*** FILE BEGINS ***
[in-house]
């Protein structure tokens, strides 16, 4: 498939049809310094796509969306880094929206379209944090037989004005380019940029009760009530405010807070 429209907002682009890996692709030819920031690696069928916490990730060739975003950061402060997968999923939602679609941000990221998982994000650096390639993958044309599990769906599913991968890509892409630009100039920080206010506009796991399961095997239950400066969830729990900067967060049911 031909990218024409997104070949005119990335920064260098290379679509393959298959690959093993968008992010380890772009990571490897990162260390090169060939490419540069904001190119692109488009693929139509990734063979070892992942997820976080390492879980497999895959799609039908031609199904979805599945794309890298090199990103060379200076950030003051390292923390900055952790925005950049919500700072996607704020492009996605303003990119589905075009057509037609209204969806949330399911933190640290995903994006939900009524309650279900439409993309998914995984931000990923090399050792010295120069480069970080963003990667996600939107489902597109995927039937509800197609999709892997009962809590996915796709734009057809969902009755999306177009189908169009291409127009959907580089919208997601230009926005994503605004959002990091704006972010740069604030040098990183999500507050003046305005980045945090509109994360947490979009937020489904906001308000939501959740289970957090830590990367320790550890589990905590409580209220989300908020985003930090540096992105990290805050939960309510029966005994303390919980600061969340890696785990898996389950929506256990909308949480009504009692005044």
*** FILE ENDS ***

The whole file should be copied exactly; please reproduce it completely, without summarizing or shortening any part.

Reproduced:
[in-house]
């Protein structure tokens, strides 16, 4: 498939049809310094796509969306880094929206379209944090037989004005380019940029009760009530405010807070 429209907002682009890996692709030819920031690696069928916490990730060739975003950061402060997968999923939602679609941000990221998982994000650096390639993958044309599990769906599913991968890509892409630009100039920080206010506009796991399961095997239950400066969830729990900067967060049911 031909990218024409997104070949005119990335920064260098290379679509393959298959690959093993968008992010380890772009990571490897990162260390090169060939490419540069904001190119692109488009693929139509990734063979070892992942997820976080390492879980497999895959799609039908031609199904979805599945794309890298090199990103060379200076950030003051390292923390900055952790925005950049919500700072996607704020492009996605303003990119589905075009057509037609209204969806949330399911933190640290995903994006939900009524309650279900439409993309998914995984931000990923090399050792010295120069480069970080963003990667996600939107489902597109995927039937509800197609999709892997009962809590996915796709734009057809969902009755999306177009189908169009291409127009959907580089919208997601230009926005994503605004959002990091704006972010740069604030040098990183999500507050003046305005980045945090509109994360947490979009937020489904906001308000939501959740289970957090830590990367320790550890589990905590409580209220989300908020985003930090540096992105990290805050939960309510029966005994303390919980600061969340890696785990898996389950929506256990909308949480009504009692005044």